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September 20, 2001 - Image 19

Resource type:
The Michigan Daily, 2001-09-20

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12B - The Michigan Daily - Weekend, etc. Magazine - Thursday, September 20, 2001 -

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The Wlfhigan Daily - Weekendtc. Magazine - T



Itused to bother me when people would stare.
I would become aware of a steady gaze (usually
coming from a female) and think "Well, far be it
from me to pass judgment on others, but that's
more than rude." Eventually, it became apparent
that it wasn't some deformity or temporary abnor-
mality in appearance (i.e., an "unzipped fly" or
"playing cards stuck to forehead") that warranted
such smoldering looks in my direction, but my
tremendously well sculpted, almost god-like
physique. Truly, I have the body of some modern-
day mortal incarnatibn of Zeus (the mythological
Greek deity, not the ex-WWF wrestler who
appeared as Deebo in the movie "Friday"). You
may not be able to tell from the picture, but below
the neck I'm quite breathtaking. Or so I've been
told. Lots of times.
Many of my friends, and many of those hoping
to be my friends (again, usually female), have
.asked me what my secret is. I usually tell them
that there is no secret; that such aesthetic abun-
dance is surely a gift from a Higher Power, unable
to be delivered or conducted from person to per-
son. After the hearty laughter subsides (that line
always kills), I tell them the truth. The secret is
I run.
I usually don't like to talk about my past (way
too many skeletons), but I will share this with
you. I was a very heavy child. There were pho-
tographs that could prove this, but I had them all
destroyed, years and years ago. At the age of 16,
after my second angioplasty, I decided to really
try and keep the weight off, for good this time. A
- friend of mine (one of the very few I had in those
days) suggested running as a way to "get fit."

Grudgingly, I strapped on and velcroed snug my
dusty old irregular-width gym shoes and left the
house, seeing if I could jog down the street with-
out throwing up or passing
out. I didn't succeed on
either count, but I didn't see
this as a failure. No sir. I saw
it as a challenge.
Well I totally feel like I'm
rambling so I'll skip the
middle of this story, which
admittedly, isn't very inter-
m.>esting. Suffice it to say that I
never stopped running. For
>=A some reason, morning jogs
Ben around the neighborhood
three or four times a week
Goldstein were something I could stick
S ICW with. As my stamina grew, so
did my confidence, and as
the pounds poured off of my
frame, my true body began to emerge, an awe-
inspiring form that centuries ago might have been
commemorated in several epic poems. Gone was
the sad, portly little boy who the other boys called
"barrel-ass" and who the girls never called at all.
(As you could have probably guessed, all this
I've written is simply a long-winded introduction
for one of those "list" columns. You know, the ones
where Daily columnists, in lieu of constructing a
compelling and multi-faceted argument involving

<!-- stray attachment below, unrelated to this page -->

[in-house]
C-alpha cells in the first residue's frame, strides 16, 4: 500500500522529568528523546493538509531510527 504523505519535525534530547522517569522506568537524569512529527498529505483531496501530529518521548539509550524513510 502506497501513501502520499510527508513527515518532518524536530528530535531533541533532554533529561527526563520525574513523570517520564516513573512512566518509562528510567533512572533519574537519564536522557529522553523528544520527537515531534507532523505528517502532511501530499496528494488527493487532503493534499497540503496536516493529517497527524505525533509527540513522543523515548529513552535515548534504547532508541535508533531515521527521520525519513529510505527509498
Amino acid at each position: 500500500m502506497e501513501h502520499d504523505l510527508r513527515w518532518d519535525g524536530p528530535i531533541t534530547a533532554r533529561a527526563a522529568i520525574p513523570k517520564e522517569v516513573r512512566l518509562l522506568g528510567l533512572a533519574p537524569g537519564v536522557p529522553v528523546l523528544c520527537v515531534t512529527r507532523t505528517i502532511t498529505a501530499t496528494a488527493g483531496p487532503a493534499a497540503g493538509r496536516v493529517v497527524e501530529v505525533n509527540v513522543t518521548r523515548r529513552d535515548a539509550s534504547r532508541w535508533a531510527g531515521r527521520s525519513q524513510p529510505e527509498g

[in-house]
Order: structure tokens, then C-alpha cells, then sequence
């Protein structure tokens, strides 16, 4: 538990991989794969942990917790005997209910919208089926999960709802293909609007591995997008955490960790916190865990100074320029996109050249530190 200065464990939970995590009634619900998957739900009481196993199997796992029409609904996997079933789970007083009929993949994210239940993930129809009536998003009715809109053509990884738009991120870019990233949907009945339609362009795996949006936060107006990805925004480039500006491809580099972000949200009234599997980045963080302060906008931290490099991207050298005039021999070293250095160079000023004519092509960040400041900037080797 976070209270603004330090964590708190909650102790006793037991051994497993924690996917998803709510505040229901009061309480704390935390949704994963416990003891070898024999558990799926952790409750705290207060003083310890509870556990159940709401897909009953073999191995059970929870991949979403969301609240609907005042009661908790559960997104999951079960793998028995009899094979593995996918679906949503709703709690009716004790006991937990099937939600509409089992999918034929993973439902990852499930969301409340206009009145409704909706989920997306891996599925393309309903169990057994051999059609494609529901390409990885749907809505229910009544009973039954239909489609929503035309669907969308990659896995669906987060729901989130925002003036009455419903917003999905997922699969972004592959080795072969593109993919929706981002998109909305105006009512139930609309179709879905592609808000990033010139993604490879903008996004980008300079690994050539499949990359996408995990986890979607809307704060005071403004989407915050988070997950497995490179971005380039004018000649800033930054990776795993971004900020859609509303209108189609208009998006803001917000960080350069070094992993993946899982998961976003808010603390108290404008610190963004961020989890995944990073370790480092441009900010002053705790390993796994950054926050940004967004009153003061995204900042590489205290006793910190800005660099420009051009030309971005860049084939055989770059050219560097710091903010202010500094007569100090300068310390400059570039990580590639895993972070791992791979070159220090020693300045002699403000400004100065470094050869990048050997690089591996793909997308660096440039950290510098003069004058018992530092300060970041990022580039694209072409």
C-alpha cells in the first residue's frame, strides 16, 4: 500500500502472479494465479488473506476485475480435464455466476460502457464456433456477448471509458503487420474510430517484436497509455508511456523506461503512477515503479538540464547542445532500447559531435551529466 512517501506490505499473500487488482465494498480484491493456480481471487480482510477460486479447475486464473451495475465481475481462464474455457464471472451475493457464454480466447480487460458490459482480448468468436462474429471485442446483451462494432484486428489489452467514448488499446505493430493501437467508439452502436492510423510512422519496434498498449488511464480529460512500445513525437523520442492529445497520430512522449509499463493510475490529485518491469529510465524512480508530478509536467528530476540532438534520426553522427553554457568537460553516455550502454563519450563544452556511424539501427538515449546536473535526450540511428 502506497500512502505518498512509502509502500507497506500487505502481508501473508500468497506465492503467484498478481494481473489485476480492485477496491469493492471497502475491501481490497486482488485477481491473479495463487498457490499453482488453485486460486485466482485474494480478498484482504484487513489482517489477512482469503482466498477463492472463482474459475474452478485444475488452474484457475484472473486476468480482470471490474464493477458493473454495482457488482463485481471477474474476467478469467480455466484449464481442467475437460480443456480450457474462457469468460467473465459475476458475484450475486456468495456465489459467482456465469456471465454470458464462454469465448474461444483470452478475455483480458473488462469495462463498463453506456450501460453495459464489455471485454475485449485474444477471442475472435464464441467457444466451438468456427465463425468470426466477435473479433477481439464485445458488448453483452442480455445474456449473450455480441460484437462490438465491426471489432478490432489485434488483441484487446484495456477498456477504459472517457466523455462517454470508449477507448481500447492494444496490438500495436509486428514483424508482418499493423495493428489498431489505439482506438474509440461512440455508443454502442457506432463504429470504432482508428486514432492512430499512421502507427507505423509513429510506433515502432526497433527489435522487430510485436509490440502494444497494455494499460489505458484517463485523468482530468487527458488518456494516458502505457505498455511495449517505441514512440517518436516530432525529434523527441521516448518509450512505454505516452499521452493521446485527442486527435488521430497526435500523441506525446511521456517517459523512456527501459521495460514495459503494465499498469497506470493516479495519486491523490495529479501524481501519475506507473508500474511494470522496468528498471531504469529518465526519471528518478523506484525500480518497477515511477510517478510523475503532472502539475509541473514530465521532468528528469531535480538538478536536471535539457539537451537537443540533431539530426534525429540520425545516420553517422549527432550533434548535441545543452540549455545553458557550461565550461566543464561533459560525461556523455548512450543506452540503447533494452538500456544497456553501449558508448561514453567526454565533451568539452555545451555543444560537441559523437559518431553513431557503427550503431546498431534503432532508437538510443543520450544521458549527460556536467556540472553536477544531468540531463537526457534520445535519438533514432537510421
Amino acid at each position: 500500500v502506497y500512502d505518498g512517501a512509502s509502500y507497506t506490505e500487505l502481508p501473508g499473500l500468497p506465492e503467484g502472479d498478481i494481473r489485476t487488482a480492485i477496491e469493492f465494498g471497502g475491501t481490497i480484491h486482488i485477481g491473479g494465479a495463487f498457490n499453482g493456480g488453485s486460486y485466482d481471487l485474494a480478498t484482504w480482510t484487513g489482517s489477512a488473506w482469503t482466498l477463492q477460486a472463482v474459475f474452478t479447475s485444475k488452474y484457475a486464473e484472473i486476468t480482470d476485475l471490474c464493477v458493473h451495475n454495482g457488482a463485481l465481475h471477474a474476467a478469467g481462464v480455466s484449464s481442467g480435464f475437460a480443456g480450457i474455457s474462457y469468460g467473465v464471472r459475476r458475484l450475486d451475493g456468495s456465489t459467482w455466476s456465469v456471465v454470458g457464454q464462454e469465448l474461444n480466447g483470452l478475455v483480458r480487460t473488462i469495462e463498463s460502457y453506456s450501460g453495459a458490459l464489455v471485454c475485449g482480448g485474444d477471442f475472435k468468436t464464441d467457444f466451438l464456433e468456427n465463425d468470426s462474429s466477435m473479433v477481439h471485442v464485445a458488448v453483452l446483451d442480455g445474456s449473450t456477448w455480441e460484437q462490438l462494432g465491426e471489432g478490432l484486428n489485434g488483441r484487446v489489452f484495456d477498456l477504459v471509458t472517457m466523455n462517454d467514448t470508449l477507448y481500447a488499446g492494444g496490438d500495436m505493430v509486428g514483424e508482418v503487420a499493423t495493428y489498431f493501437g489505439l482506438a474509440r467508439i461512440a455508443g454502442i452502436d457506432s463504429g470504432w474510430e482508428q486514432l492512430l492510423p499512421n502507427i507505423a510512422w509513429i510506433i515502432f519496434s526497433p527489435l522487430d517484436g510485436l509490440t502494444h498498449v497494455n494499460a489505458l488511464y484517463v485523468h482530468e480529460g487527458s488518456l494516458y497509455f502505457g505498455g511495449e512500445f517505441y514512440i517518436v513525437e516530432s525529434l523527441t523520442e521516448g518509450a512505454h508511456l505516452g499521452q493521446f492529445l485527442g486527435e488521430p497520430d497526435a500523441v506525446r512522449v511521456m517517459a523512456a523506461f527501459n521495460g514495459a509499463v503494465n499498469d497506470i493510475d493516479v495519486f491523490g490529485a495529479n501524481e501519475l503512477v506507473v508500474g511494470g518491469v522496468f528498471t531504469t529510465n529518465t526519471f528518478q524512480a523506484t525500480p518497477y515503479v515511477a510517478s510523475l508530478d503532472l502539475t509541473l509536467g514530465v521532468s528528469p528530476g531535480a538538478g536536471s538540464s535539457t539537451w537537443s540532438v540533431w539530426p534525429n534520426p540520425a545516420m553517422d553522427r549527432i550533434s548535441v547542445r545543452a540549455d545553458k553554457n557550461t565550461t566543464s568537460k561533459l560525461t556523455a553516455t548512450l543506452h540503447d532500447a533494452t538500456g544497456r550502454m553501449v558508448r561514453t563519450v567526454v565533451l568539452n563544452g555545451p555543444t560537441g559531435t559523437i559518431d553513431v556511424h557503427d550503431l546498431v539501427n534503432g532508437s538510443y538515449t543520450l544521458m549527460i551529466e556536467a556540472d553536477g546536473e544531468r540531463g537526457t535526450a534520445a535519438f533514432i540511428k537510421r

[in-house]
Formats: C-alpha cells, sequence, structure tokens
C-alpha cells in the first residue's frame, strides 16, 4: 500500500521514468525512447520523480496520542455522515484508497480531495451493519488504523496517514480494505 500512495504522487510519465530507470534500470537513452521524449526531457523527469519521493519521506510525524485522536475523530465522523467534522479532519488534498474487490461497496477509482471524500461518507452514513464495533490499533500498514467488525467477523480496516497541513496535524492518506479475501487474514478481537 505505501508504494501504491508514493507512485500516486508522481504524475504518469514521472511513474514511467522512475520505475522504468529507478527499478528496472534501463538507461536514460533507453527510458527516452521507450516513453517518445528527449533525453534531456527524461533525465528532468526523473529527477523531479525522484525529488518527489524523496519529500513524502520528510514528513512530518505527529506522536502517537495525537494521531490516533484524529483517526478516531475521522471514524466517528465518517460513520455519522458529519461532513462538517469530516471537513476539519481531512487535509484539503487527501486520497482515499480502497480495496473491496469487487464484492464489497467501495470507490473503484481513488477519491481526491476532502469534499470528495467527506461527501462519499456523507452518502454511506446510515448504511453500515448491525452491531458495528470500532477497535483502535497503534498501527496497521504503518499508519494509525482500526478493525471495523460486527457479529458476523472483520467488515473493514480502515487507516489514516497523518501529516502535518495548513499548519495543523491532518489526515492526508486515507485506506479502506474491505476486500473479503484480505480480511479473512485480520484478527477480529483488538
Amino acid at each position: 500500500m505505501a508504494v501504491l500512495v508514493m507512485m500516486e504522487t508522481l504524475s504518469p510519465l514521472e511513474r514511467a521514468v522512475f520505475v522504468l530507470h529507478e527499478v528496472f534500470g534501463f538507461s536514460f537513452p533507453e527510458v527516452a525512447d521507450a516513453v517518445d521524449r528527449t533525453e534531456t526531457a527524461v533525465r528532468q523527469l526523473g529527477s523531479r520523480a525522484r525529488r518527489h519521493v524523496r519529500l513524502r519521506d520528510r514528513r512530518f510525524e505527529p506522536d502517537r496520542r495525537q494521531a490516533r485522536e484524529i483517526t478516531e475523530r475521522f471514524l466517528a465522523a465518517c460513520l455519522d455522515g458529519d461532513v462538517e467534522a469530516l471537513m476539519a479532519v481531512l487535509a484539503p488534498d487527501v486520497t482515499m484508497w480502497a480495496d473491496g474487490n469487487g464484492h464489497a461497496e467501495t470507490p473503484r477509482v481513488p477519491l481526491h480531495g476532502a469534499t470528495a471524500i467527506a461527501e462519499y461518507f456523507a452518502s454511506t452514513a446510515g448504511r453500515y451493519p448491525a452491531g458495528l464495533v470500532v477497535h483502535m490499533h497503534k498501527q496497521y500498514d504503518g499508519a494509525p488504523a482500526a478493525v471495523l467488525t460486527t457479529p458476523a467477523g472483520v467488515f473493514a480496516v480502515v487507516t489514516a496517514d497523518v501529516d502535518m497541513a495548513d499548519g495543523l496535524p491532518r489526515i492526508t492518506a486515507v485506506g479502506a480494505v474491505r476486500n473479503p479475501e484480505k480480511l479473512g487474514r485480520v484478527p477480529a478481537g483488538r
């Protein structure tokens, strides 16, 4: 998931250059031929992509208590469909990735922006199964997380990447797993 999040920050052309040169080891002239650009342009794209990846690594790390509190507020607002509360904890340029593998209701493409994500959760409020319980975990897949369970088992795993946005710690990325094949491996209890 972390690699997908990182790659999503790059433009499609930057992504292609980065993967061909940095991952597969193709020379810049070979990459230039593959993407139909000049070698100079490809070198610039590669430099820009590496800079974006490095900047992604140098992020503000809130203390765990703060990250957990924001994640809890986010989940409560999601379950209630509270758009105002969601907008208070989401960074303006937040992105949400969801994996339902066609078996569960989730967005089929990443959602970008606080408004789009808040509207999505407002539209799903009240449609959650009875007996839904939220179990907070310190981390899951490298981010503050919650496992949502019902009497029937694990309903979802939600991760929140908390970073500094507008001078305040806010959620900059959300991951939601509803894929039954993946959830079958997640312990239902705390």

a pertinent issue affecting students or some kind of
social critique, take the easy way out, instead
introducing a set-up and spending the rest of the
column listing possible punch lines. I'm sure you
know what I'm talking about. It's columnist
autopilot. Anyway, that's what I plan on doing until

I run out of space.)
I pass by a lot of other runners during my morn-
ing constitutionals, and believe me, there are some
real characters out there. I'm not of the kind who
greets his fellow runners with a friendly nod or
"hey." I'm more the kind who purposely avoids eye
contact. But aside from this, morning runners usu-
ally fall into the following categories:
The Old Man: This runner doesn't so much run
as kind of shamble down the street in a bathrobe.
He's trying to keep fit in his old age (forty or
older), perhaps for the sake of some mistress that
he hides from his long-suffering wife and ungrate-
ful children, but it's obvious that he's got one foot
in the grave and the other on a patch of ice.
The Sorority Girl: This runner can never be
found without her water bottle or vomit on her
shirt. She gives these sickeningly-obvious "come
hither" looks to every male runner she passes,
which is dreadfully embarrassing for everyone
The Fat Guy: There is no funnier sight than to
watch this disgusting tub of shit wheeze and gurgle
his way from his front yard to what is most likely
Wendy's. It gives my heart great joy. Many of you
might say "But Ben, weren't you once like him?"
Yes, I was, and did I get anything but ridicule back
then? No. But you expect ine to have more com-
passion when the irregular-width Velcro-action
gym shoe is on the other foot? I'm afraid not, my
friends and neighbors.
The Hippie: This runner usually runs- from the
cops, most frequently as the result of drug posses-
sion, but what he is really running from is the
opportunity to be a contributing member of soci-
ety, with "morals," and "employment." An over-
powering stench and visible cloud of filth usually

trails him when he runs, much like Pigpen, Charlie
Brown's impoverished orphan friend from the old
"Peanuts" comic strips.
Tourette's Syndrome Girl: Who hasn't been
unjustly brought out of sleep by this runner's yelp-
ing dog-like stream of high-pitched profanity?
Why the young lady thinks it wise to take her exer-
cise before sunrise, when most people are still
rightfully enjoying the downy comforts of their
beds, especially when she suffers from a condition
that compels her to continuously shout obsceni-
ties, is certainly beyond me.
Effeminate Boy: This runner's trademark minc-
ing gait and wild, flailing limp wrists are unmis-
takable, and produce a kind of melancholia in
those who look upon him. Oh Effeminate Boy, will
you ever arrive at your desired destination?
Well I think that covers all of them. Running is
so much fun, and it's so good for your body, mind
and soul, that I would recommend it to anyone
reading this column right now. Tomorrow morn-
ing, I want you all to put on some running shoes
and jog around the block. It'll get your heart rate
up, get the blood circulating, and you'll find that
you have more energy during the day and can
stay awake during classes tomorrow (if you're
one of those Freshmen who have Friday classes;
and if so, my condolences). And don't be sur-
prised if you come across a runner on your trip
whose body seems to be crafted out of solid mar-